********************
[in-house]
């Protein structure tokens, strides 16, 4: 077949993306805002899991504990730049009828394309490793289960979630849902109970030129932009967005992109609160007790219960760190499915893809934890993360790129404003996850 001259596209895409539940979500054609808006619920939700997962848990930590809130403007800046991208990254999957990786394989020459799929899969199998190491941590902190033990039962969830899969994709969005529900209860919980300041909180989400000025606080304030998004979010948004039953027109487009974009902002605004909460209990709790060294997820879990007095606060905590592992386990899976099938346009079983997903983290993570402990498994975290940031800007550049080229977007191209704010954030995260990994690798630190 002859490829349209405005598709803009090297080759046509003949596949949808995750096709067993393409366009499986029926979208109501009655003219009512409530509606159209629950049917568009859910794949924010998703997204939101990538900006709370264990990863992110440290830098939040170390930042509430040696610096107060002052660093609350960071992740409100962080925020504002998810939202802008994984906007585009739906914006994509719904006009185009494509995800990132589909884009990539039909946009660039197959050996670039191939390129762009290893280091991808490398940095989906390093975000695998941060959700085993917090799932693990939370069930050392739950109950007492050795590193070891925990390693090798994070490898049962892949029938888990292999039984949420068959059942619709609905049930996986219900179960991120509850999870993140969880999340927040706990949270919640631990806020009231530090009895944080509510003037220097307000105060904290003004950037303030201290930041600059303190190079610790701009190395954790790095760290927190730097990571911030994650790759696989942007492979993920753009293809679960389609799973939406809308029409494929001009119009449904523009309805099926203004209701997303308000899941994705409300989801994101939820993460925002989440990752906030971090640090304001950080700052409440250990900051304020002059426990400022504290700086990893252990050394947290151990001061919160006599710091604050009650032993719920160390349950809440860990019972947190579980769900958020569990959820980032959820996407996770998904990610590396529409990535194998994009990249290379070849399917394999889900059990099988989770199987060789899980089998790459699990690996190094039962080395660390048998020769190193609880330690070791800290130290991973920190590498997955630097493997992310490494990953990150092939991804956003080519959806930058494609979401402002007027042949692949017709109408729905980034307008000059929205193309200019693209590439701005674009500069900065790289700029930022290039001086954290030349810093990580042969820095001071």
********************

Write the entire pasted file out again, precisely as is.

[in-house]
């Protein structure tokens, strides 16, 4: 077949993306805002899991504990730049009828394309490793289960979630849902109970030129932009967005992109609160007790219960760190499915893809934890993360790129404003996850 001259596209895409539940979500054609808006619920939700997962848990930590809130403007800046991208990254999957990786394989020459799929899969199998190491941590902190033990039962969830899969994709969005529900209860919980300041909180989400000025606080304030998004979010948004039953027109487009974009902002605004909460209990709790060294997820879990007095606060905590592992386990899976099938346009079983997903983290993570402990498994975290940031800007550049080229977007191209704010954030995260990994690798630190 002859490829349209405005598709803009090297080759046509003949596949949808995750096709067993393409366009499986029926979208109501009655003219009512409530509606159209629950049917568009859910794949924010998703997204939101990538900006709370264990990863992110440290830098939040170390930042509430040696610096107060002052660093609350960071992740409100962080925020504002998810939202802008994984906007585009739906914006994509719904006009185009494509995800990132589909884009990539039909946009660039197959050996670039191939390129762009290893280091991808490398940095989906390093975000695998941060959700085993917090799932693990939370069930050392739950109950007492050795590193070891925990390693090798994070490898049962892949029938888990292999039984949420068959059942619709609905049930996986219900179960991120509850999870993140969880999340927040706990949270919640631990806020009231530090009895944080509510003037220097307000105060904290003004950037303030201290930041600059303190190079610790701009190395954790790095760290927190730097990571911030994650790759696989942007492979993920753009293809679960389609799973939406809308029409494929001009119009449904523009309805099926203004209701997303308000899941994705409300989801994101939820993460925002989440990752906030971090640090304001950080700052409440250990900051304020002059426990400022504290700086990893252990050394947290151990001061919160006599710091604050009650032993719920160390349950809440860990019972947190579980769900958020569990959820980032959820996407996770998904990610590396529409990535194998994009990249290379070849399917394999889900059990099988989770199987060789899980089998790459699990690996190094039962080395660390048998020769190193609880330690070791800290130290991973920190590498997955630097493997992310490494990953990150092939991804956003080519959806930058494609979401402002007027042949692949017709109408729905980034307008000059929205193309200019693209590439701005674009500069900065790289700029930022290039001086954290030349810093990580042969820095001071």